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May 13, 2024

Hunters and Anglers Applaud Senate Passage of the Bipartisan ACE Reauthorization Act  

The ACE Reauthorization Act aims to boost funding and provide vital enhancements to conservation programs benefiting fish and wildlife. 

The America’s Conservation Enhancement (ACE) Reauthorization Act of 2024 passed the Senate on Wednesday May 8, 2024, by unanimous consent. The ACE Reauthorization Act was sponsored by Senators Tom Carper (D-Del.) and Shelly Moore Capito (R-W.Va.) and would reauthorize multiple programs that benefit hunting and angling including, the National Fish Habitat Partnership, the North American Wetlands Conservation Act, the Chesapeake Bay Program, and the National Fish and Wildlife Foundation. It also helps address threats like chronic wasting disease. This reauthorization provides technical improvements, administrative streamlining, and increased authorized funds to improve these programs. 

“The America’s Conservation Enhancement Reauthorization Act will benefit fish and wildlife while enhancing outdoor recreation opportunities for millions of hunters and anglers,” said Becky Humphries, CEO of the Theodore Roosevelt Conservation Partnership, “TRCP applauds the Senate’s passage of this important bipartisan legislation and looks forwards to building on the success of these crucial programs.” 

The original ACE Act was passed in 2020 and sponsored by Sen. Tom Carper (D-Del.) and Sen. John Barrasso (R-Wyo.). Many of its authorizations expire next year, necessitating the passage of the ACE Reauthorization act to ensure these programs can continue to operate in good legal standing.  

The ACE Act is co-sponsored by Senators Ben Cardin (D-Md.), John Boozman (R-Ark.), Alex Padilla (D-Calif.), Roger Wicker (R-Miss.), Sheldon Whitehouse (D-R.I.), Markwayne Mullin (R-Okla.), Chris Van Hollen (D-Md.), Bill Cassidy (R-La.), Ron Wyden (D-Ore.), Cindy Hyde-Smith (R-Miss.), Lindsey Graham (R-S.C.), Gary Peters (D-Mich.), Angus King (I-ME) and John Barrasso (R-Wyo.). 

The legislation is endorsed by the Theodore Roosevelt Conservation Partnership, Ducks Unlimited, the Congressional Sportsmen’s Foundation, the National Wildlife Federation, American Sportfishing Association, the Association of Fish & Wildlife Agencies, Backcountry Hunters and Anglers and the National Audubon Society.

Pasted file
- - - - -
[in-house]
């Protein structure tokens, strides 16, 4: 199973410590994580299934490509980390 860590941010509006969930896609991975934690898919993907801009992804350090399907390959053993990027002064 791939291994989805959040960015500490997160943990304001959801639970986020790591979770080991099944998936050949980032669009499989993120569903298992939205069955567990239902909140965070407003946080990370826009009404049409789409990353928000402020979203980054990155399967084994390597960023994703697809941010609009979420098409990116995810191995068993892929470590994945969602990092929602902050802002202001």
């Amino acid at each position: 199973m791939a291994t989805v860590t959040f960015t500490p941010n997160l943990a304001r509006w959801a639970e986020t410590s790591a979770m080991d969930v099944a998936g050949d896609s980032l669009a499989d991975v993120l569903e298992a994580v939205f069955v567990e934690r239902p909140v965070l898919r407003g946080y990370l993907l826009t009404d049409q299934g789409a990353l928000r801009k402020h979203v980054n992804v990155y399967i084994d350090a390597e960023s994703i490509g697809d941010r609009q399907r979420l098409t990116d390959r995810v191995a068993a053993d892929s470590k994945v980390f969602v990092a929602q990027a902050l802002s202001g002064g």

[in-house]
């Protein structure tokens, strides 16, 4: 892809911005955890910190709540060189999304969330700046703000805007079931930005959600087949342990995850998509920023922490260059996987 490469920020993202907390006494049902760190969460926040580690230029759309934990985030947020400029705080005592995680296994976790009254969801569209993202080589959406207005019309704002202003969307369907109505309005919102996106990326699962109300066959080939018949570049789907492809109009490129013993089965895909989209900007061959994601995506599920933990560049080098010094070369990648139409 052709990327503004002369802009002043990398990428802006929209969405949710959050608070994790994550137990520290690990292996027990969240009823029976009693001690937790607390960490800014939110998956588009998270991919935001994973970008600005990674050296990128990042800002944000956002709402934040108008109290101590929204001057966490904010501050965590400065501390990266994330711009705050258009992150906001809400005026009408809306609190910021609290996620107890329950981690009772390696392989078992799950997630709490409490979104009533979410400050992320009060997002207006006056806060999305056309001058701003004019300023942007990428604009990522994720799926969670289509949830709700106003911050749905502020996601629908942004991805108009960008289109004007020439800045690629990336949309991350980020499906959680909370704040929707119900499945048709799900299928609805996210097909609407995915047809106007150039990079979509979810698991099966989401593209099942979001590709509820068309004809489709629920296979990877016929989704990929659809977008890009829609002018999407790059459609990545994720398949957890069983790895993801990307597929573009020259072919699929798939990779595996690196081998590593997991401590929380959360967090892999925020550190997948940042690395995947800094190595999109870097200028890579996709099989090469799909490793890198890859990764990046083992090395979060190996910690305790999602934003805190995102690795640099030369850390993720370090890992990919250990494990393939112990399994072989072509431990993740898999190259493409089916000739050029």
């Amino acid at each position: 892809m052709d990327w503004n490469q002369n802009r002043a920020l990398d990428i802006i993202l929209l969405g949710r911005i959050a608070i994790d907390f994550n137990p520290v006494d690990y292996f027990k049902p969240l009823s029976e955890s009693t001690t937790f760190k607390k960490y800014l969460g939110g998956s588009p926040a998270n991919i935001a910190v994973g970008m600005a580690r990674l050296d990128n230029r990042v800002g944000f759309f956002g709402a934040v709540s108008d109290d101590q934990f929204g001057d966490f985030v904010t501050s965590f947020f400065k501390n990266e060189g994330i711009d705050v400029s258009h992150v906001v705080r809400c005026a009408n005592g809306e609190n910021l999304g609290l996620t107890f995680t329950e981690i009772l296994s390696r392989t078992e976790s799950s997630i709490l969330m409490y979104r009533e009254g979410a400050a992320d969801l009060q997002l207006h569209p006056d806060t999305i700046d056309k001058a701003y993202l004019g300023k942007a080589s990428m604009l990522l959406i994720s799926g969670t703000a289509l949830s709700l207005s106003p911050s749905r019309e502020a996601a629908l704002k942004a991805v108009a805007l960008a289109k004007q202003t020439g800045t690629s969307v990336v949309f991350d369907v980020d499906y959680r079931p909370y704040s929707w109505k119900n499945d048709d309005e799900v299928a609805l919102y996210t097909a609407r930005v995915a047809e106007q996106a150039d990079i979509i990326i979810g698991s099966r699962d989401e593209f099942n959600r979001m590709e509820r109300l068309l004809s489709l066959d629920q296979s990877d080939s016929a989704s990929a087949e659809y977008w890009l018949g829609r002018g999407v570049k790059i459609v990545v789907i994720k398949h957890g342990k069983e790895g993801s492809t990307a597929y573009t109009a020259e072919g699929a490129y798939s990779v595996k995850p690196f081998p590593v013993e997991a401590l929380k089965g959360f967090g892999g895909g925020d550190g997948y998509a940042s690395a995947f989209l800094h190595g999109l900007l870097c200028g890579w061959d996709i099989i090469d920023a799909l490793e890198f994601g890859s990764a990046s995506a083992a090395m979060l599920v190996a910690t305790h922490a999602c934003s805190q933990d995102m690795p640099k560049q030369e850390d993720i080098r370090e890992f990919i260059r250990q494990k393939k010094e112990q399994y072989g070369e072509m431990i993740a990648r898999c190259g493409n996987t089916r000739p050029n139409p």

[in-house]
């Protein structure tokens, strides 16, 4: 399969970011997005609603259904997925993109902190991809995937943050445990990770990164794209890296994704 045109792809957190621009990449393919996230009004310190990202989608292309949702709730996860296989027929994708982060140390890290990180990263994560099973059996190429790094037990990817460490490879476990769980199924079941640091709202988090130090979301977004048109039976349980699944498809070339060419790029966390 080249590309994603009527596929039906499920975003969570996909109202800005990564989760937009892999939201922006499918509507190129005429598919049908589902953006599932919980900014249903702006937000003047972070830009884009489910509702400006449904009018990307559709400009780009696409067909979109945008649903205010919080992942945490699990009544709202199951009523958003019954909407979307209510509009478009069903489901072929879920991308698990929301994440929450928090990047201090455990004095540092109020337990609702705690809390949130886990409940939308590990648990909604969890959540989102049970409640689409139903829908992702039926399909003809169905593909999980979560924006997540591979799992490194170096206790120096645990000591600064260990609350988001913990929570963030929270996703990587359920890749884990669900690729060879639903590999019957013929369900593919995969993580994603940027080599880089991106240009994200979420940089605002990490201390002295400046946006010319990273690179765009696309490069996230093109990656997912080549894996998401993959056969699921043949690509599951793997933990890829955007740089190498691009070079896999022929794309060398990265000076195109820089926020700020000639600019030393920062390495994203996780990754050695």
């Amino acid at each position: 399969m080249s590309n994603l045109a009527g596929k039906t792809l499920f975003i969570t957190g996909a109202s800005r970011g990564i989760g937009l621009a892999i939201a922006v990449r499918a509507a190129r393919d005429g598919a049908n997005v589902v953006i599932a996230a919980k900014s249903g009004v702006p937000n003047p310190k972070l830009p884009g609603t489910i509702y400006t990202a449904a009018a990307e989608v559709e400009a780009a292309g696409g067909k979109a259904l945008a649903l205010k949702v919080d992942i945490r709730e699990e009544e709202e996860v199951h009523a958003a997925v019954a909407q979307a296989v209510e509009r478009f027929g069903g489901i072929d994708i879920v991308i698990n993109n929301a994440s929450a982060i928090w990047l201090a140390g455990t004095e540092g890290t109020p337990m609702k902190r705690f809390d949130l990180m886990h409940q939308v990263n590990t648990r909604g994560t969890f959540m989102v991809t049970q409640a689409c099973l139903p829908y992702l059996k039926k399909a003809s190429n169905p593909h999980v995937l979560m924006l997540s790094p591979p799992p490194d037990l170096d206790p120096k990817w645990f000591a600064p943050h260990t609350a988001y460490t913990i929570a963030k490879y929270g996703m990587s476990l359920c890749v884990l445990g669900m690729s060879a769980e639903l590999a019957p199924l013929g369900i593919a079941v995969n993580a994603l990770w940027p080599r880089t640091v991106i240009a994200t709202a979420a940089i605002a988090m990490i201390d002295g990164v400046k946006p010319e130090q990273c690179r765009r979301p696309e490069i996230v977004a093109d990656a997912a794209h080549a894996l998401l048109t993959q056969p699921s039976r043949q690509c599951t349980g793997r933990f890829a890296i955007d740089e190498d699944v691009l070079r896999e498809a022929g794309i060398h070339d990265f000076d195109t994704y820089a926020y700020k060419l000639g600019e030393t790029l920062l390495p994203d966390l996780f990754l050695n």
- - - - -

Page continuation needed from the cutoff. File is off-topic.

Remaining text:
The TRCP looks forward to working with the House of Representatives to ensure this essential legislation for hunters and anglers becomes law.  

TRCP works to maintain and strengthen the future of hunting and fishing by uniting and amplifying our partners’ voices in conserving and restoring wildlife populations and their habitat as challenges continue to evolve.   

Learn more about TRCP’s commitment to healthy habitat and clean water here. 

Photo: Josh Metten

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May 8, 2024

New Legislation Would Support Wildlife Habitat on Private Lands 

The Habitat Connectivity on Working Lands Act is aimed at expanding voluntary efforts to enhance wildlife habitat connectivity on private and working lands. 

Today, Senator Martin Heinrich (D-N.M.) and Congressmen Ryan Zinke (R-Mont) and Gabe Vasquez (D-N.M.) introduced the Habitat Connectivity on Working Lands Act. This bill would support and expand voluntary efforts to improve wildlife habitat, including big game habitat, on private and working lands.  

Building on the success of the U.S. Department of Agriculture’s (USDA) Migratory Big Game Initiative in Wyoming, the bill would allow the USDA to leverage unique cost-share, technical assistance, and payments provided under the Grassland Conservation Reserve Program (GCRP) and Environmental Quality Incentives Program (EQIP) for the benefit of wildlife and agricultural producers. These common-sense improvements remove administrative barriers that limit both the conservation outcomes and relevance to producers working to conserve important fish and wildlife habitat on private land.